GNFAC Staff Forecasters

Doug Chabot

Doug, director of the Gallatin National Forest Avalanche Center, received his B.A. in Outdoor Education from Prescott College in 1986. From 1990 to 1999 he worked as a professional ski patroller at Bridger Bowl Ski Area in Bozeman, Montana. Starting in 1995 Doug has worked for the GNFAC as an avalanche specialist. He's also a mountain guide and climber. Doug has been on numerous climbing expeditions to Alaska, Nepal, India, Afghanistan, Tajikistan and Pakistan, resulting in many first ascents and new routes. In 2011, Doug co-founded Iqra Fund, a nonprofit doing education work for girls in northern Pakistan (

Alex Marienthal

Alex joined the GNFAC forecasting team the winter of 2015-16. Alex worked for the Friends of the Avalanche Center as an avalanche educator for the previous five years with the last two as Education Coordinator. He also ski patrolled at Bridger Bowl for those five winters. Alex earned his masters degree in snow science from MSU in 2014. The focus of his Master’s thesis was forecasting deep slab avalanches on persistent weak layers Alex grew up skiing and navigating the mountains of Colorado and has skied off mountaintops throughout the intermountain west, Sierra Nevada, Chugach, and Canadian Rockies.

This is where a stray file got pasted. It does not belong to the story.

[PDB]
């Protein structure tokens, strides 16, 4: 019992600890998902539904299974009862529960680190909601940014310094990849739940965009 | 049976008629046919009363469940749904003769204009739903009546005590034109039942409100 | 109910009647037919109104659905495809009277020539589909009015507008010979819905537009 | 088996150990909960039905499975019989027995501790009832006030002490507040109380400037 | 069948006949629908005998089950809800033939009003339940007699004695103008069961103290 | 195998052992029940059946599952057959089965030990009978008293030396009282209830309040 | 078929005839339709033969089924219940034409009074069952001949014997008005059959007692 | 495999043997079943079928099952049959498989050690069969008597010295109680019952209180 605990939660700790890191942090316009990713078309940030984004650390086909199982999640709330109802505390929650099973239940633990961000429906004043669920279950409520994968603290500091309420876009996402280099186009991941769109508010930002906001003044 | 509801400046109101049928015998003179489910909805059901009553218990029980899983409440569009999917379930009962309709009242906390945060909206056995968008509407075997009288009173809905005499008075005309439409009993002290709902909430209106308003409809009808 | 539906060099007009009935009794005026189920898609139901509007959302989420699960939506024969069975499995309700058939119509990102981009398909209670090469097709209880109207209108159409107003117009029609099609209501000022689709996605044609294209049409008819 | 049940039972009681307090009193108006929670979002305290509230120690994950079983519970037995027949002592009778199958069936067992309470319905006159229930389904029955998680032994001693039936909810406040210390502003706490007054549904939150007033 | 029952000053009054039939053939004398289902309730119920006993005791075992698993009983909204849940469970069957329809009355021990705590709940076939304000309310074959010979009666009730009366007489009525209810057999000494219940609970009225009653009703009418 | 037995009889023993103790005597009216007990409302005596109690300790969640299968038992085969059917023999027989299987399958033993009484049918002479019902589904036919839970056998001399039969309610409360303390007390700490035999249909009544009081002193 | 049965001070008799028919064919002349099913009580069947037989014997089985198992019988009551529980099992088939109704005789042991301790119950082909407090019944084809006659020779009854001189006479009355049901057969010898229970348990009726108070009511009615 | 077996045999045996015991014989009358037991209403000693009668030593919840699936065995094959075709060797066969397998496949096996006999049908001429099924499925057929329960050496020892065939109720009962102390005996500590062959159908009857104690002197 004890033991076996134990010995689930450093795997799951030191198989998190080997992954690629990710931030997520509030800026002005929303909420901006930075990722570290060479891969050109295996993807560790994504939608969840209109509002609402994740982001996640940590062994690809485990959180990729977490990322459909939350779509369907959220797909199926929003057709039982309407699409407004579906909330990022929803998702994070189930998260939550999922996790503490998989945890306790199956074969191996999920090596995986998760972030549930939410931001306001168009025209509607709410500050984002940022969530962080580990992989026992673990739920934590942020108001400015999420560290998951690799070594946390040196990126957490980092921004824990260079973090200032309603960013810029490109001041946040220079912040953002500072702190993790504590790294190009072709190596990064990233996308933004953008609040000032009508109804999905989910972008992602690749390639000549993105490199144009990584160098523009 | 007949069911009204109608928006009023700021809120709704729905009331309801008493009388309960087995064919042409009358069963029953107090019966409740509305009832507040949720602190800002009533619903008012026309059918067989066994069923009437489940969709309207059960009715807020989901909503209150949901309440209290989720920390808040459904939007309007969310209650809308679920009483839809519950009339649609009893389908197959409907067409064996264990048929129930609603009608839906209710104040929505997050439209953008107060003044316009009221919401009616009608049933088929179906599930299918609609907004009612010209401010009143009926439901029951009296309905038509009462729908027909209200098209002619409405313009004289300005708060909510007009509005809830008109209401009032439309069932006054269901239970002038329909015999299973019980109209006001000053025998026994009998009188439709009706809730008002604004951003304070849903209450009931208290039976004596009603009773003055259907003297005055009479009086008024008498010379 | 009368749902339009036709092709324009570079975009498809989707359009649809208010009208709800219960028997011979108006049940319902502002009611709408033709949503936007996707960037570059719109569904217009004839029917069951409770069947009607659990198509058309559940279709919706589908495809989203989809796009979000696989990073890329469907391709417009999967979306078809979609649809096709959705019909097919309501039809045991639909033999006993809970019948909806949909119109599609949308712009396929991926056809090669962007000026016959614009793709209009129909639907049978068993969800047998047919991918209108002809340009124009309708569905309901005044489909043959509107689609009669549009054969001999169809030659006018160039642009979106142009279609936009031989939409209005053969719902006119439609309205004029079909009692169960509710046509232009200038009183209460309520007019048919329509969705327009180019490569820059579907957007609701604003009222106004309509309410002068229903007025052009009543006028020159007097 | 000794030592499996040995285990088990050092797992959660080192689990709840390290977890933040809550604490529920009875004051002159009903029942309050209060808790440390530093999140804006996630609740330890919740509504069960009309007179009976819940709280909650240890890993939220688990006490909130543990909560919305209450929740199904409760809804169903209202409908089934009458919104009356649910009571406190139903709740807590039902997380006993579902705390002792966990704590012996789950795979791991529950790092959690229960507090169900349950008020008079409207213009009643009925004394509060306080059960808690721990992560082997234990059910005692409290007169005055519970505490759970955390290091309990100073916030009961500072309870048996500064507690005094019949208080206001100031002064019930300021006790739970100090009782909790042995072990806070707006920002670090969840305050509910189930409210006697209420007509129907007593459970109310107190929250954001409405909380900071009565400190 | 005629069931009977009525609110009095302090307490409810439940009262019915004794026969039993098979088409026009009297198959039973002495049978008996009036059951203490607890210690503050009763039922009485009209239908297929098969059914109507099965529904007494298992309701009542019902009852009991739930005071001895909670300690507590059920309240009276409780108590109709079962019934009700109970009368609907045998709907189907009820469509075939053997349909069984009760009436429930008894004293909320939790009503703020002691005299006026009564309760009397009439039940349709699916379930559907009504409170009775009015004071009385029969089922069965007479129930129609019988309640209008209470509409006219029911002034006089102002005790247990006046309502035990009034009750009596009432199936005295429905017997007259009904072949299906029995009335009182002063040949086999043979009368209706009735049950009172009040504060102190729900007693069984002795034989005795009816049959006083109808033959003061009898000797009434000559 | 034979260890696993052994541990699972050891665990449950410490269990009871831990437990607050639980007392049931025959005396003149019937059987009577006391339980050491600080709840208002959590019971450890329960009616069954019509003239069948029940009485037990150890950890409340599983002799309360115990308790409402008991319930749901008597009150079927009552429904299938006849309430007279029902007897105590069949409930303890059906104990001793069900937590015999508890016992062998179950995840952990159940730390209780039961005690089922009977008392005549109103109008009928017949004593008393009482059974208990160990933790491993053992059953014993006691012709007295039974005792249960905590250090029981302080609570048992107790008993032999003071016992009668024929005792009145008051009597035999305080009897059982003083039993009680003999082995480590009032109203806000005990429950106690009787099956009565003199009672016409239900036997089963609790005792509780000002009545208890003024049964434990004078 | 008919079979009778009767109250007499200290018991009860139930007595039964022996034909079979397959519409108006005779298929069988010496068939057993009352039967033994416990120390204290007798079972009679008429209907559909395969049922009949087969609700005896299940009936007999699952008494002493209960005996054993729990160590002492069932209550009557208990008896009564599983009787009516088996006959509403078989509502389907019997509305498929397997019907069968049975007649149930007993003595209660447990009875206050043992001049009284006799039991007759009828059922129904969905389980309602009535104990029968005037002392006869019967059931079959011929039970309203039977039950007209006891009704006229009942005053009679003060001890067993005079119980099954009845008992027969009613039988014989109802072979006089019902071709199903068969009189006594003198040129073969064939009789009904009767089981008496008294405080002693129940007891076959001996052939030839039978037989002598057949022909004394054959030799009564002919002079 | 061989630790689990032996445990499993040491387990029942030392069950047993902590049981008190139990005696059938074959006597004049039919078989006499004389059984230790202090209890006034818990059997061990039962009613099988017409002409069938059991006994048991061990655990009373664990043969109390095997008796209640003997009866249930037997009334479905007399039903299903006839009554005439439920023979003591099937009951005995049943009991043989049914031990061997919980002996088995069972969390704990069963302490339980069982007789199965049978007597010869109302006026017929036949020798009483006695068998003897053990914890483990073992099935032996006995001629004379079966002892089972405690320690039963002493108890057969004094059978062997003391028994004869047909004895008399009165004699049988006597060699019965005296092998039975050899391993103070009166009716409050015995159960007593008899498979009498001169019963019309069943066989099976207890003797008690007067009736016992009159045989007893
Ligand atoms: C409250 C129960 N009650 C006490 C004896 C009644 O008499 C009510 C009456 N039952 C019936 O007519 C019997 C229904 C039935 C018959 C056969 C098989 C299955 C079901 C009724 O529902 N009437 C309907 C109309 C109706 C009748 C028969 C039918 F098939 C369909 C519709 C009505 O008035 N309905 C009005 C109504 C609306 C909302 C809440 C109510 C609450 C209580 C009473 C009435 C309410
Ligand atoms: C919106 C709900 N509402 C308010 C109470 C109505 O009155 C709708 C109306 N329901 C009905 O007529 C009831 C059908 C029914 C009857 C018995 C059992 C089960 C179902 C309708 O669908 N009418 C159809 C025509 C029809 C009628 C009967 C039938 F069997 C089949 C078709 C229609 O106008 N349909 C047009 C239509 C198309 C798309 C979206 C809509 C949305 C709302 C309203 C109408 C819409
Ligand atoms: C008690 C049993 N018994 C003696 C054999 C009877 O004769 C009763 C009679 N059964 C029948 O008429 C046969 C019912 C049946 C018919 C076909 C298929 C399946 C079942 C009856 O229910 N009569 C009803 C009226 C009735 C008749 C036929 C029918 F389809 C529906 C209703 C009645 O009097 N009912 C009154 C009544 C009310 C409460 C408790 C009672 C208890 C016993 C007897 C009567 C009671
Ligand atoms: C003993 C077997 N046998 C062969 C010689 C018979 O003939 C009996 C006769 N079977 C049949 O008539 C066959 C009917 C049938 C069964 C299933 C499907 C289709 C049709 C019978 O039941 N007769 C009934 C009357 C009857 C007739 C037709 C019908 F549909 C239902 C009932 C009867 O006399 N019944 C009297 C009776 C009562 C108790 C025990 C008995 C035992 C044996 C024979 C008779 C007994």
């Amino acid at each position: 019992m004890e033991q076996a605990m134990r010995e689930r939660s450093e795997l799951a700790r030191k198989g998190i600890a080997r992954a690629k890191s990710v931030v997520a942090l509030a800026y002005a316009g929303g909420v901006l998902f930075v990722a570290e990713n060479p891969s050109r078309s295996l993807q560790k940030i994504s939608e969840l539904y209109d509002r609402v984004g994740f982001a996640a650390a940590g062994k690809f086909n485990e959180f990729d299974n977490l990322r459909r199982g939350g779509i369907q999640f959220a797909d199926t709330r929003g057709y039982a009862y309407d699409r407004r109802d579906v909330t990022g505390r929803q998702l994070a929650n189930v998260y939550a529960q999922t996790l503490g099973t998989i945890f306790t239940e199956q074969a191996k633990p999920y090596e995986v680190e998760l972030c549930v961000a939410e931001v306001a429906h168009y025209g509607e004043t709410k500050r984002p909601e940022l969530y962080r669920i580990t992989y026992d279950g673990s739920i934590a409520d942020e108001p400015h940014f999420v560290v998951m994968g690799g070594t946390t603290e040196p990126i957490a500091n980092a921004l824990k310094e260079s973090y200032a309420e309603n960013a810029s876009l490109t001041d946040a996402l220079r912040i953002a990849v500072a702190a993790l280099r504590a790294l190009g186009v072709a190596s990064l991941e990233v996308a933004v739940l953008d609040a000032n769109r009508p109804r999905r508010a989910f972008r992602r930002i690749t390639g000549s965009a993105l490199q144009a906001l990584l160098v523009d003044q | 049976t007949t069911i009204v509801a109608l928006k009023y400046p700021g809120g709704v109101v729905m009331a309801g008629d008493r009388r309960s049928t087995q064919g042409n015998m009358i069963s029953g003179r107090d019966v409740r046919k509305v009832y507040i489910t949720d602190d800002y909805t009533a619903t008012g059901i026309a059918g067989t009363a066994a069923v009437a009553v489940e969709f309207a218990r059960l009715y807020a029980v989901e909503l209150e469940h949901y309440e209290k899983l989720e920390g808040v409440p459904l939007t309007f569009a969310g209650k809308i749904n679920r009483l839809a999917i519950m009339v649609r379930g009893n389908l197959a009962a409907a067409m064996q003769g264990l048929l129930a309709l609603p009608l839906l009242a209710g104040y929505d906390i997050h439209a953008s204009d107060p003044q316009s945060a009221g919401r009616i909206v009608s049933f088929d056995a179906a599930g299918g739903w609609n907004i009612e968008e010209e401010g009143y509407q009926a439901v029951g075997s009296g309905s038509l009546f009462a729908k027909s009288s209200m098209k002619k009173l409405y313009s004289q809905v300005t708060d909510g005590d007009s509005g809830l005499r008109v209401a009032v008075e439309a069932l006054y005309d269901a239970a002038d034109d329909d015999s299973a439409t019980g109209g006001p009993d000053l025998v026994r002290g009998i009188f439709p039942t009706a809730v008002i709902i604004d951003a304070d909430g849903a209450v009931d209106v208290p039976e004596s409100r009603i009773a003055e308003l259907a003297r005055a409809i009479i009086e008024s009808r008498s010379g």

Ian Hoyer

Ian started with the GNFAC in the 2018-19 season after cutting his teeth forecasting at the Colorado Avalanche Information Center where he spent three seasons as a backcountry forecaster based in Leadville. Prior to his time at the CAIC, he earned his MS from Montana State University with a focus on snow science. His other avalanche experience includes a season interning with the GNFAC, Ski Patrolling at the Yellowstone Club and teaching a range of avalanche courses.

Dave Zinn

Dave joined the GNFAC team in fall of 2019. He graduated with a B.A. from the University of Oregon in 2006 and has ten years of ski patrol experience. He worked with the Yellowstone Club Ski Patrol from 2009 – 2016 and with the Bridger Bowl Ski Patrol from 2016 – 2019. Dave took over the education program for the Friends of the Gallatin National Forest Avalanche Center in 2016. In addition to his work with local ski patrols and the Friends group, he has developed the Montana State University Snow and Avalanche Workshop in Bozeman, MT in conjunction with several MSU professors. In his time away from the snow, Dave is a wilderness medicine educator and river guide, having coached whitewater kayaking and taught high school in the United States, Canada, Mexico, Chile, Argentina, Zambia, Uganda, and China. He now runs youth whitewater kayaking programs in Southwest Montana for Wave Train Kayak Team. It is bittersweet for him to transition away from ski patrolling, but he is excited to stretch his thinking about the avalanche problem in new ways and to develop as an avalanche professional.